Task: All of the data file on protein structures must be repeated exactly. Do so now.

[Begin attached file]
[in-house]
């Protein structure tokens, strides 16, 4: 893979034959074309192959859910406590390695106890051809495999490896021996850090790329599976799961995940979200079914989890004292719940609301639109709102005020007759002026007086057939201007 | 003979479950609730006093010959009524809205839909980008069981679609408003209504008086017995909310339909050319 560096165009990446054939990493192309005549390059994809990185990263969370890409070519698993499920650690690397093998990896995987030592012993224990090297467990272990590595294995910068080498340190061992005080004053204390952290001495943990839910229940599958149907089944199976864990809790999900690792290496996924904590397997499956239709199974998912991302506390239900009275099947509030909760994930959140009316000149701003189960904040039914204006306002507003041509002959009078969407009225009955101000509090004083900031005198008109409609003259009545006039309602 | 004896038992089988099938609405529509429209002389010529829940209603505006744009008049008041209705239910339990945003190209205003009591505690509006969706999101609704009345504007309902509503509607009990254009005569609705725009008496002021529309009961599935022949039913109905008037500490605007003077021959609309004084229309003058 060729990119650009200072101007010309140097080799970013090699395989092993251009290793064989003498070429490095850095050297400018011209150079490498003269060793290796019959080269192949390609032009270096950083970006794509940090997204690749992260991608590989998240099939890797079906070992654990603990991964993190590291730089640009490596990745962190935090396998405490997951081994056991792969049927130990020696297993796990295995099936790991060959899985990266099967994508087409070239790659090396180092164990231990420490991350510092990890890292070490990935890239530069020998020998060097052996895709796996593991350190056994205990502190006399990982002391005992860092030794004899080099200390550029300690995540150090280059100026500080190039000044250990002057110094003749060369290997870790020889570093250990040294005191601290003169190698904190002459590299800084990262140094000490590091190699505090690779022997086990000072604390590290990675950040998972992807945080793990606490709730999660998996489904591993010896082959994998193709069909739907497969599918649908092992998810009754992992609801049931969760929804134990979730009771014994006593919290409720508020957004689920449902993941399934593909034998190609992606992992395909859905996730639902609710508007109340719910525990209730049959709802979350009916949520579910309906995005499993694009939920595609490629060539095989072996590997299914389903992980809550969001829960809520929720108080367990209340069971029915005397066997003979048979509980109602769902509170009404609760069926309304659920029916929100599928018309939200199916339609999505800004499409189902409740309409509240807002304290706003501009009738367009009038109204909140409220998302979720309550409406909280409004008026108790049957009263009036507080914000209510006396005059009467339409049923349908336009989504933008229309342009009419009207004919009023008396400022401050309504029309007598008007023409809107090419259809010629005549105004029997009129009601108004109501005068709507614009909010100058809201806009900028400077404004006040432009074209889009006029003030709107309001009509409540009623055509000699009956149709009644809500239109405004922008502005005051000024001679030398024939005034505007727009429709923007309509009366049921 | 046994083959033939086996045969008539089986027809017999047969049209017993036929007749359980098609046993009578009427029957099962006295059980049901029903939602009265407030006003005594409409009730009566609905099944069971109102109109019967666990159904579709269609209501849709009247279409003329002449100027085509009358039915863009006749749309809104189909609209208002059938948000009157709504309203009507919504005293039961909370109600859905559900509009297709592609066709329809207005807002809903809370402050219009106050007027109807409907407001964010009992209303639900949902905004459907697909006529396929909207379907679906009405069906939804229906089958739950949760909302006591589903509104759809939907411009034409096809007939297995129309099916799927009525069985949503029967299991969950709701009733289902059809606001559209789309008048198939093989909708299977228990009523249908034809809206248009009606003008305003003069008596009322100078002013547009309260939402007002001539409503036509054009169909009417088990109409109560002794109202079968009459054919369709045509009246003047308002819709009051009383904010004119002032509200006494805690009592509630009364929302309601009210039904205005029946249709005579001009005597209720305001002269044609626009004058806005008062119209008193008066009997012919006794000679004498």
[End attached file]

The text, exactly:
[in-house]
């Protein structure tokens, strides 16, 4: 893979034959074309192959859910406590390695106890051809495999490896021996850090790329599976799961995940979200079914989890004292719940609301639109709102005020007759002026007086057939201007 | 003979479950609730006093010959009524809205839909980008069981679609408003209504008086017995909310339909050319 560096165009990446054939990493192309005549390059994809990185990263969370890409070519698993499920650690690397093998990896995987030592012993224990090297467990272990590595294995910068080498340190061992005080004053204390952290001495943990839910229940599958149907089944199976864990809790999900690792290496996924904590397997499956239709199974998912991302506390239900009275099947509030909760994930959140009316000149701003189960904040039914204006306002507003041509002959009078969407009225009955101000509090004083900031005198008109409609003259009545006039309602 | 004896038992089988099938609405529509429209002389010529829940209603505006744009008049008041209705239910339990945003190209205003009591505690509006969706999101609704009345504007309902509503509607009990254009005569609705725009008496002021529309009961599935022949039913109905008037500490605007003077021959609309004084229309003058 060729990119650009200072101007010309140097080799970013090699395989092993251009290793064989003498070429490095850095050297400018011209150079490498003269060793290796019959080269192949390609032009270096950083970006794509940090997204690749992260991608590989998240099939890797079906070992654990603990991964993190590291730089640009490596990745962190935090396998405490997951081994056991792969049927130990020696297993796990295995099936790991060959899985990266099967994508087409070239790659090396180092164990231990420490991350510092990890890292070490990935890239530069020998020998060097052996895709796996593991350190056994205990502190006399990982002391005992860092030794004899080099200390550029300690995540150090280059100026500080190039000044250990002057110094003749060369290997870790020889570093250990040294005191601290003169190698904190002459590299800084990262140094000490590091190699505090690779022997086990000072604390590290990675950040998972992807945080793990606490709730999660998996489904591993010896082959994998193709069909739907497969599918649908092992998810009754992992609801049931969760929804134990979730009771014994006593919290409720508020957004689920449902993941399934593909034998190609992606992992395909859905996730639902609710508007109340719910525990209730049959709802979350009916949520579910309906995005499993694009939920595609490629060539095989072996590997299914389903992980809550969001829960809520929720108080367990209340069971029915005397066997003979048979509980109602769902509170009404609760069926309304659920029916929100599928018309939200199916339609999505800004499409189902409740309409509240807002304290706003501009009738367009009038109204909140409220998302979720309550409406909280409004008026108790049957009263009036507080914000209510006396005059009467339409049923349908336009989504933008229309342009009419009207004919009023008396400022401050309504029309007598008007023409809107090419259809010629005549105004029997009129009601108004109501005068709507614009909010100058809201806009900028400077404004006040432009074209889009006029003030709107309001009509409540009623055509000699009956149709009644809500239109405004922008502005005051000024001679030398024939005034505007727009429709923007309509009366049921 | 046994083959033939086996045969008539089986027809017999047969049209017993036929007749359980098609046993009578009427029957099962006295059980049901029903939602009265407030006003005594409409009730009566609905099944069971109102109109019967666990159904579709269609209501849709009247279409003329002449100027085509009358039915863009006749749309809104189909609209208002059938948000009157709504309203009507919504005293039961909370109600859905559900509009297709592609066709329809207005807002809903809370402050219009106050007027109807409907407001964010009992209303639900949902905004459907697909006529396929909207379907679906009405069906939804229906089958739950949760909302006591589903509104759809939907411009034409096809007939297995129309099916799927009525069985949503029967299991969950709701009733289902059809606001559209789309008048198939093989909708299977228990009523249908034809809206248009009606003008305003003069008596009322100078002013547009309260939402007002001539409503036509054009169909009417088990109409109560002794109202079968009459054919369709045509009246003047308002819709009051009383904010004119002032509200006494805690009592509630009364929302309601009210039904205005029946249709005579001009005597209720305001002269044609626009004058806005008062119209008193008066009997012919006794000679004498």